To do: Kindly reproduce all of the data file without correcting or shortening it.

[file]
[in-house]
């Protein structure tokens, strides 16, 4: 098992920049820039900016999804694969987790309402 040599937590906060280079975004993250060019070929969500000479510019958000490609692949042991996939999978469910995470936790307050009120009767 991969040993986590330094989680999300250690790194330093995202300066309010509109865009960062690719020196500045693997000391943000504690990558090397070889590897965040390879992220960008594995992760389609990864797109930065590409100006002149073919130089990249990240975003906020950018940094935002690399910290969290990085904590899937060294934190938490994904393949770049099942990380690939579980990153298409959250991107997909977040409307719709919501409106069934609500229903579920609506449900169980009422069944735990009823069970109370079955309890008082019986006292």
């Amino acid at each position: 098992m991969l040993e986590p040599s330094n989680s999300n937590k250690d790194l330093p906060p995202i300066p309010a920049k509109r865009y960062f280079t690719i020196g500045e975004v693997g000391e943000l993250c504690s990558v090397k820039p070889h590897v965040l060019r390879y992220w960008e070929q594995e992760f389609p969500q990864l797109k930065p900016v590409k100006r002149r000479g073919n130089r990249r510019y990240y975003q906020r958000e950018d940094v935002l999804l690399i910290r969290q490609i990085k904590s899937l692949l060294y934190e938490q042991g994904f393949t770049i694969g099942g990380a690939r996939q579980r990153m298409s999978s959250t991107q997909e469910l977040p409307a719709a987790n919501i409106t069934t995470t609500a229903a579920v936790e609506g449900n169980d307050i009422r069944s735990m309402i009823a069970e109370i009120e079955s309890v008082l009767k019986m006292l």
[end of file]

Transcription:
[in-house]
């Protein structure tokens, strides 16, 4: 098992920049820039900016999804694969987790309402 040599937590906060280079975004993250060019070929969500000479510019958000490609692949042991996939999978469910995470936790307050009120009767 991969040993986590330094989680999300250690790194330093995202300066309010509109865009960062690719020196500045693997000391943000504690990558090397070889590897965040390879992220960008594995992760389609990864797109930065590409100006002149073919130089990249990240975003906020950018940094935002690399910290969290990085904590899937060294934190938490994904393949770049099942990380690939579980990153298409959250991107997909977040409307719709919501409106069934609500229903579920609506449900169980009422069944735990009823069970109370079955309890008082019986006292």
């Amino acid at each position: 098992m991969l040993e986590p040599s330094n989680s999300n937590k250690d790194l330093p906060p995202i300066p309010a920049k509109r865009y960062f280079t690719i020196g500045e975004v693997g000391e943000l993250c504690s990558v090397k820039p070889h590897v965040l060019r390879y992220w960008e070929q594995e992760f389609p969500q990864l797109k930065p900016v590409k100006r002149r000479g073919n130089r990249r510019y990240y975003q906020r958000e950018d940094v935002l999804l690399i910290r969290q490609i990085k904590s899937l692949l060294y934190e938490q042991g994904f393949t770049i694969g099942g990380a690939r996939q579980r990153m298409s999978s959250t991107q997909e469910l977040p409307a719709a987790n919501i409106t069934t995470t609500a229903a579920v936790e609506g449900n169980d307050i009422r069944s735990m309402i009823a069970e109370i009120e079955s309890v008082l009767k019986m006292l």